The Harford County Council may have avoided problems at the Detention Center when it let legislation that would have created a county department of corrections die, but the issue is far from dead.
"I still believe that it is in the best interest of Harford County citizens that Harford County government manage the facility," County Executive Eileen M. Rehrmann said in an interview last week.
"I think it will be only a matter of time before that issue is back before the council."
In August, Mrs. Rehrmann proposed taking over law enforcement, emergency communications and corrections responsibilities from the independent sheriff's office in an omnibus bill that outlined a major overhaul of the county's public safety authority.
Support for the bill lagged while debate over policing authority, in particular, grew heated.
The council agreed this month to transfer the sheriff's communications operations to the county and to send the question of whether to have a county police force to voters in a referendum next year.
But the corrections legislation was not passed or sent to referendum. The council, citing the existence of too many "unanswered questions" about the Detention Center, let the bill die through inaction as the Oct. 14 deadline passed.
"The most important issue is the issue they did not vote on," Mrs. Rehrmann said of the months-long legislative process. She said the Detention Center remains a county government concern because the county is ultimately accountable fiscally for what happens there.
Chief among the "unknowns" some council members noted were the circumstances surrounding the death of inmate William M. Ford in March 1992. The sheriff's office ruled the death a suicide, but his family said he was raped and murdered.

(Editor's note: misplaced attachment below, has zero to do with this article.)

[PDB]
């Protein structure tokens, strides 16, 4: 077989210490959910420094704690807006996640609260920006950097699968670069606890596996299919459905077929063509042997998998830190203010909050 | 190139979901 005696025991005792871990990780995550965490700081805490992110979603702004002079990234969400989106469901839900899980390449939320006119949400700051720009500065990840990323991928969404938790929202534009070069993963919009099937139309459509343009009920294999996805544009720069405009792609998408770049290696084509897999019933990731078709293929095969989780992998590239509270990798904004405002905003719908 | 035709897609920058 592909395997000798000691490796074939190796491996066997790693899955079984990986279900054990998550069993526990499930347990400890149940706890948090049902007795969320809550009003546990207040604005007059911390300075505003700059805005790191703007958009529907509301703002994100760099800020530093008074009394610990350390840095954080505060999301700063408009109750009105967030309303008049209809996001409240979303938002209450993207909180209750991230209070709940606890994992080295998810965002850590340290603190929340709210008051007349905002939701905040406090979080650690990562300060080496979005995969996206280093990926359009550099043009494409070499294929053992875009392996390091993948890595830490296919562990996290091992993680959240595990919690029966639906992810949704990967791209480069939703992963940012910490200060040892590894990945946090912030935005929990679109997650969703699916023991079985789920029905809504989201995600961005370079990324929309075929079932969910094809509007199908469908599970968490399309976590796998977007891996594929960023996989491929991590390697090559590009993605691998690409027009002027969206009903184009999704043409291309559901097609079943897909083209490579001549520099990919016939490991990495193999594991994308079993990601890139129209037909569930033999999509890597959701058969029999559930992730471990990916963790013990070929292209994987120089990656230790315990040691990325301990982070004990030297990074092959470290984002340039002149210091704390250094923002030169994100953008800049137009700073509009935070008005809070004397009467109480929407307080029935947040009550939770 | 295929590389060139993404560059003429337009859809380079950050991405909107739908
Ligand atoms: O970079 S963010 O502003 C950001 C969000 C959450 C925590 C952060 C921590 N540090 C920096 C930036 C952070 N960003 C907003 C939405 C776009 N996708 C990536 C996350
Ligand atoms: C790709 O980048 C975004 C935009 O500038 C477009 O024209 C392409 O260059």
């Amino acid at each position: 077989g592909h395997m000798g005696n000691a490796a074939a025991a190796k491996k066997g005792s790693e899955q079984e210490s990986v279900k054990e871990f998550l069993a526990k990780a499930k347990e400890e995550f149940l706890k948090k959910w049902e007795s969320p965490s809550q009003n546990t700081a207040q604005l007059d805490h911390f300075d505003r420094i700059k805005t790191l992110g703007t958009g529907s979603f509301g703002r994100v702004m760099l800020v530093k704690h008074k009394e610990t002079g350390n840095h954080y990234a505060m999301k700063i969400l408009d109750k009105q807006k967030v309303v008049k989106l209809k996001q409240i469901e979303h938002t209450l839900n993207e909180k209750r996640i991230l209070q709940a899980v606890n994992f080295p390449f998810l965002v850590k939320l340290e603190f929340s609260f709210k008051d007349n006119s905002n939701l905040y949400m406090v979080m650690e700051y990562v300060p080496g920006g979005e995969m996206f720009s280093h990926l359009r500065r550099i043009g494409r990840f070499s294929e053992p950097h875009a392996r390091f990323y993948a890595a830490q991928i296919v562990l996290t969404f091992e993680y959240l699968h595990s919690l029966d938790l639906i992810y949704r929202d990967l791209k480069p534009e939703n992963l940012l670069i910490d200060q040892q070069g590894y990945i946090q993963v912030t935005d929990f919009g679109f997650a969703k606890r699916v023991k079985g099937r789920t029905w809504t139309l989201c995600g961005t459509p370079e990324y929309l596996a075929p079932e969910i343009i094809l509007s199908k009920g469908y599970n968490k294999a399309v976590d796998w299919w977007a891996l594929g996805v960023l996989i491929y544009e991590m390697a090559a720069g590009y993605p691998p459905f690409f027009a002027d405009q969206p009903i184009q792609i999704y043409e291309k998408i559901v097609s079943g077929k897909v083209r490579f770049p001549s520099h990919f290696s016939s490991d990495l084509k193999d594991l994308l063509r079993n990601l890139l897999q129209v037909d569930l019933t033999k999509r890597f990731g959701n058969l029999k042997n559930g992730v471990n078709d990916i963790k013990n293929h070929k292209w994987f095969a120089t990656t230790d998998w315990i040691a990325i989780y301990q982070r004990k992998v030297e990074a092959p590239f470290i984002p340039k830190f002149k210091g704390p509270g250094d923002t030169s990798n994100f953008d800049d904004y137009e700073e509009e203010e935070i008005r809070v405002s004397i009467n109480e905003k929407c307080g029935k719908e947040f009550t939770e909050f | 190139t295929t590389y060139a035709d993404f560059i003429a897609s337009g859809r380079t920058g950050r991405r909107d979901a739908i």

In April, the administration agreed to pay the Ford family $400,000 after the family threatened to sue the county.
Mr. Ford's death became the subject of local, state and federal investigations. The state attorney general's office is still investigating the death, the sheriff's investigation of it and allegations of a cover-up.
Mrs. Rehrmann said that the Ford case, although it was the stimulus for her proposed takeover of the Detention Center, should not have been pivotal in the council's decision.
"The fact of the matter is, you may never know what happened in that particular incident because of the way the investigation was handled afterward," she said.
The cell where Mr. Ford was found dead was cleaned and the clothes he wore were washed before detectives began investigating.
Mrs. Rehrmann also noted the county's responsibility in the recent settlement with current and former jail employees over an early roll call policy, which cost $300,000 in reimbursements for overtime.
"These are general liability responsibilities," she said.
The county executive repeated her conviction that management the jail would improve under a county executive-appointed warden who could work with other department heads.
"If you have a warden as a county department head, that person has the support of treasury, of human resources, the law department, even social services," she said, adding that sharing resources would be a routine part of making policy decisions.
"For instance, if we're going to make a difference on recidivism, we have got to do drug and alcohol treatment programs at the Detention Center and look at additional ways of responding to that need," Mrs. Rehrmann said. "And if the Detention Center is ** under the county, we can do more in that area.
"Detention has become much more complex than it was in the past. Look at the environment today and the mix of prisoners -- from the drug dealer arrested off I-95 to the person who may be in there for driving offense. You didn't have that diverse mix in the past."
Mrs. Rehrmann would not say when she would reintroduce the legislation or how much it might change.